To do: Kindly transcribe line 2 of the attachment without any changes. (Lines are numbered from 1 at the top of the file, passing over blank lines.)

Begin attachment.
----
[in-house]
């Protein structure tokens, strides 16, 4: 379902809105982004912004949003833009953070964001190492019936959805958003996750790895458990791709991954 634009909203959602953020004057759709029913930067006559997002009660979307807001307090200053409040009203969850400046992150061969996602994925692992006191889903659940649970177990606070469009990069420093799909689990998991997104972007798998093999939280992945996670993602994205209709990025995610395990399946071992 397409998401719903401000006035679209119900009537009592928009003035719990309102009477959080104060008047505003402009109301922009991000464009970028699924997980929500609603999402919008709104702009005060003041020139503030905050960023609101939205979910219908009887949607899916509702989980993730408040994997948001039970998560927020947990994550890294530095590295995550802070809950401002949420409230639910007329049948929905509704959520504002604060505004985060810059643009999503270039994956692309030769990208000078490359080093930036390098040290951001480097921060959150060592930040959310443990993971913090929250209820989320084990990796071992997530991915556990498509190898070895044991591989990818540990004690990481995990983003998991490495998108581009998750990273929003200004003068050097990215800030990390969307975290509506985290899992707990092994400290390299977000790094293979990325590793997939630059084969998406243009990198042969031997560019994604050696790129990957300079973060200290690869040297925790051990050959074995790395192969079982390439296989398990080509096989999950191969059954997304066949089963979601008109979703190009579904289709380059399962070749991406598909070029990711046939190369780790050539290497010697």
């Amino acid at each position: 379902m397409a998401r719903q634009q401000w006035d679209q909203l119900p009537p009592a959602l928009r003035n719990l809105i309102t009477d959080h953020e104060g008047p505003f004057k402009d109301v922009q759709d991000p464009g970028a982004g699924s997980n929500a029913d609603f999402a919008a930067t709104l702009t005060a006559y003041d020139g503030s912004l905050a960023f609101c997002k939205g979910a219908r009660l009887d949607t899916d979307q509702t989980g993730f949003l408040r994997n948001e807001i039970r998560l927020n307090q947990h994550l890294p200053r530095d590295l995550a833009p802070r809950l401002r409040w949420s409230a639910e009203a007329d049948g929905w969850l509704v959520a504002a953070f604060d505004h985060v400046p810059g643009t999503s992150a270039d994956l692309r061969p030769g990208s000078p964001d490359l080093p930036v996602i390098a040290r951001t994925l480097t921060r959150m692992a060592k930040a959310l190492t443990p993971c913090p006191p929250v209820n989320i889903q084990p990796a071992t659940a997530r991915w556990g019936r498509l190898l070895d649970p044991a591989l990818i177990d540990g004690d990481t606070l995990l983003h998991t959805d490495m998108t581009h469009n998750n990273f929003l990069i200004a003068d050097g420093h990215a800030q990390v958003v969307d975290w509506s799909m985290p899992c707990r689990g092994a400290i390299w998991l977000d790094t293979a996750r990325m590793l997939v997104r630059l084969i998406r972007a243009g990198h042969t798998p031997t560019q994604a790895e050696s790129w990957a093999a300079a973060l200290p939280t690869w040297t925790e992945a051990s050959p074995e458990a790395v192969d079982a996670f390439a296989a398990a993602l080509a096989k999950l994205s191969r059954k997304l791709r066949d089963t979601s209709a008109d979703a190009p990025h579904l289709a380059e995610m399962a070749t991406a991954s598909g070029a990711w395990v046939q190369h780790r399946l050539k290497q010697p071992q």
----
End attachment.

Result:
């Protein structure tokens, strides 16, 4: 379902809105982004912004949003833009953070964001190492019936959805958003996750790895458990791709991954 634009909203959602953020004057759709029913930067006559997002009660979307807001307090200053409040009203969850400046992150061969996602994925692992006191889903659940649970177990606070469009990069420093799909689990998991997104972007798998093999939280992945996670993602994205209709990025995610395990399946071992 397409998401719903401000006035679209119900009537009592928009003035719990309102009477959080104060008047505003402009109301922009991000464009970028699924997980929500609603999402919008709104702009005060003041020139503030905050960023609101939205979910219908009887949607899916509702989980993730408040994997948001039970998560927020947990994550890294530095590295995550802070809950401002949420409230639910007329049948929905509704959520504002604060505004985060810059643009999503270039994956692309030769990208000078490359080093930036390098040290951001480097921060959150060592930040959310443990993971913090929250209820989320084990990796071992997530991915556990498509190898070895044991591989990818540990004690990481995990983003998991490495998108581009998750990273929003200004003068050097990215800030990390969307975290509506985290899992707990092994400290390299977000790094293979990325590793997939630059084969998406243009990198042969031997560019994604050696790129990957300079973060200290690869040297925790051990050959074995790395192969079982390439296989398990080509096989999950191969059954997304066949089963979601008109979703190009579904289709380059399962070749991406598909070029990711046939190369780790050539290497010697």